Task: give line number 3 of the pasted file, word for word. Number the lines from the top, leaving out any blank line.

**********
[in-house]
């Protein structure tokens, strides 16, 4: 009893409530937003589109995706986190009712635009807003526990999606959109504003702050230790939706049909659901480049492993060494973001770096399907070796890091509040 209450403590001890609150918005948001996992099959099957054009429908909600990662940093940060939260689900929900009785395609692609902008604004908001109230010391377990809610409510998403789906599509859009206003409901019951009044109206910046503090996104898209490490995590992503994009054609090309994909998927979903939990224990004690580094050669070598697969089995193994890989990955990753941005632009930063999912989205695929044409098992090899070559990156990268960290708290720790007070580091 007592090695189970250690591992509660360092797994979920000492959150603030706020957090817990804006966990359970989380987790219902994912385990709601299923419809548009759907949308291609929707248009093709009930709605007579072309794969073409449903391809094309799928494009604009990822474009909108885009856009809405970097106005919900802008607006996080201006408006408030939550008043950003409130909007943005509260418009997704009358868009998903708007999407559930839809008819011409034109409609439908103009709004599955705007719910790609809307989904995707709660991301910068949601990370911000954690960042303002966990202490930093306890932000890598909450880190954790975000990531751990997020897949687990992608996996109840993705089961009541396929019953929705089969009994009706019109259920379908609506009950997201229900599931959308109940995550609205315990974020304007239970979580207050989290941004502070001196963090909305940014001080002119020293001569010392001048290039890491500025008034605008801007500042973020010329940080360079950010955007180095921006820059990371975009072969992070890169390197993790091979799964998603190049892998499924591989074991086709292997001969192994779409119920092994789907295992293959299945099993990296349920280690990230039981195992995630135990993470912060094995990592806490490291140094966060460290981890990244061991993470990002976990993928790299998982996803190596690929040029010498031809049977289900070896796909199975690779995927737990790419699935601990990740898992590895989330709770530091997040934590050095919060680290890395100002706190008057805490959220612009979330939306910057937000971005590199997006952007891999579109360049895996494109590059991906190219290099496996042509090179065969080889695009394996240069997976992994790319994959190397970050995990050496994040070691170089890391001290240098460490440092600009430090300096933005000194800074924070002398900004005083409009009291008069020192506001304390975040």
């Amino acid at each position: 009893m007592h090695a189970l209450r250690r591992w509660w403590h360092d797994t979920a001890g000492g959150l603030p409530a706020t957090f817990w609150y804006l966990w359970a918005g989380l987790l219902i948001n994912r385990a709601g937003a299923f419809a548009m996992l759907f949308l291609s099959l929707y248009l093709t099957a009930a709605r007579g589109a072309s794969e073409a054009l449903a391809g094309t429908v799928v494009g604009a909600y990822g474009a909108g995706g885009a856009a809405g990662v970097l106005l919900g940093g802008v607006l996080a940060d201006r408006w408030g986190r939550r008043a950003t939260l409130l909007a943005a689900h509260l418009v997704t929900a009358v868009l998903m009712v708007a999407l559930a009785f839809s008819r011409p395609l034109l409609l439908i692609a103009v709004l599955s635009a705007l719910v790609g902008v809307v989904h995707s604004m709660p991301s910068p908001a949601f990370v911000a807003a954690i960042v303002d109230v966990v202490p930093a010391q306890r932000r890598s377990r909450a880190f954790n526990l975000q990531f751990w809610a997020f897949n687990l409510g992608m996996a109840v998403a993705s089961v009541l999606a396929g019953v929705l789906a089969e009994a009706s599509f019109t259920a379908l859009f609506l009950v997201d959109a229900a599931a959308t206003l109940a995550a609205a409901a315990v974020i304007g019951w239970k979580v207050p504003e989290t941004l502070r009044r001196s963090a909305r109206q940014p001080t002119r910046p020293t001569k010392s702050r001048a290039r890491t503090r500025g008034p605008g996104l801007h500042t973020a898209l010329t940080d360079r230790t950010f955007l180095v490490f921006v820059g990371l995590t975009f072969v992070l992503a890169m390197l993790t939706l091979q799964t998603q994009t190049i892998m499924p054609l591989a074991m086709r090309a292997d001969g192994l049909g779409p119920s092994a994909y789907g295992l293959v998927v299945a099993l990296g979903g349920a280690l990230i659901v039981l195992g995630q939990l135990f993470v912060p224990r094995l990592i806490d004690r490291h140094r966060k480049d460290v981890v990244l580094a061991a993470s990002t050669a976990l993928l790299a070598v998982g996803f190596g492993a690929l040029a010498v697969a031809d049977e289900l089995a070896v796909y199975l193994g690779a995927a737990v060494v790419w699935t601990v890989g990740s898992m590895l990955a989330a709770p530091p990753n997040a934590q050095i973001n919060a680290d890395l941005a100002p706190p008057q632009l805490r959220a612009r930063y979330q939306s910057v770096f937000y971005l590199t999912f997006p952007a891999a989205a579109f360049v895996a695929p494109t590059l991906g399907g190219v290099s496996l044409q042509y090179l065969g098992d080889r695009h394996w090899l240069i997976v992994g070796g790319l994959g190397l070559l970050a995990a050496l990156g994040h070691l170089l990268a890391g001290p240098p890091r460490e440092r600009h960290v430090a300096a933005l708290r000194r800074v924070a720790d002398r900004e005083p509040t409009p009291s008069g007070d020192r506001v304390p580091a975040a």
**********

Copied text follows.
């Amino acid at each position: 009893m007592h090695a189970l209450r250690r591992w509660w403590h360092d797994t979920a001890g000492g959150l603030p409530a706020t957090f817990w609150y804006l966990w359970a918005g989380l987790l219902i948001n994912r385990a709601g937003a299923f419809a548009m996992l759907f949308l291609s099959l929707y248009l093709t099957a009930a709605r007579g589109a072309s794969e073409a054009l449903a391809g094309t429908v799928v494009g604009a909600y990822g474009a909108g995706g885009a856009a809405g990662v970097l106005l919900g940093g802008v607006l996080a940060d201006r408006w408030g986190r939550r008043a950003t939260l409130l909007a943005a689900h509260l418009v997704t929900a009358v868009l998903m009712v708007a999407l559930a009785f839809s008819r011409p395609l034109l409609l439908i692609a103009v709004l599955s635009a705007l719910v790609g902008v809307v989904h995707s604004m709660p991301s910068p908001a949601f990370v911000a807003a954690i960042v303002d109230v966990v202490p930093a010391q306890r932000r890598s377990r909450a880190f954790n526990l975000q990531f751990w809610a997020f897949n687990l409510g992608m996996a109840v998403a993705s089961v009541l999606a396929g019953v929705l789906a089969e009994a009706s599509f019109t259920a379908l859009f609506l009950v997201d959109a229900a599931a959308t206003l109940a995550a609205a409901a315990v974020i304007g019951w239970k979580v207050p504003e989290t941004l502070r009044r001196s963090a909305r109206q940014p001080t002119r910046p020293t001569k010392s702050r001048a290039r890491t503090r500025g008034p605008g996104l801007h500042t973020a898209l010329t940080d360079r230790t950010f955007l180095v490490f921006v820059g990371l995590t975009f072969v992070l992503a890169m390197l993790t939706l091979q799964t998603q994009t190049i892998m499924p054609l591989a074991m086709r090309a292997d001969g192994l049909g779409p119920s092994a994909y789907g295992l293959v998927v299945a099993l990296g979903g349920a280690l990230i659901v039981l195992g995630q939990l135990f993470v912060p224990r094995l990592i806490d004690r490291h140094r966060k480049d460290v981890v990244l580094a061991a993470s990002t050669a976990l993928l790299a070598v998982g996803f190596g492993a690929l040029a010498v697969a031809d049977e289900l089995a070896v796909y199975l193994g690779a995927a737990v060494v790419w699935t601990v890989g990740s898992m590895l990955a989330a709770p530091p990753n997040a934590q050095i973001n919060a680290d890395l941005a100002p706190p008057q632009l805490r959220a612009r930063y979330q939306s910057v770096f937000y971005l590199t999912f997006p952007a891999a989205a579109f360049v895996a695929p494109t590059l991906g399907g190219v290099s496996l044409q042509y090179l065969g098992d080889r695009h394996w090899l240069i997976v992994g070796g790319l994959g190397l070559l970050a995990a050496l990156g994040h070691l170089l990268a890391g001290p240098p890091r460490e440092r600009h960290v430090a300096a933005l708290r000194r800074v924070a720790d002398r900004e005083p509040t409009p009291s008069g007070d020192r506001v304390p580091a975040a």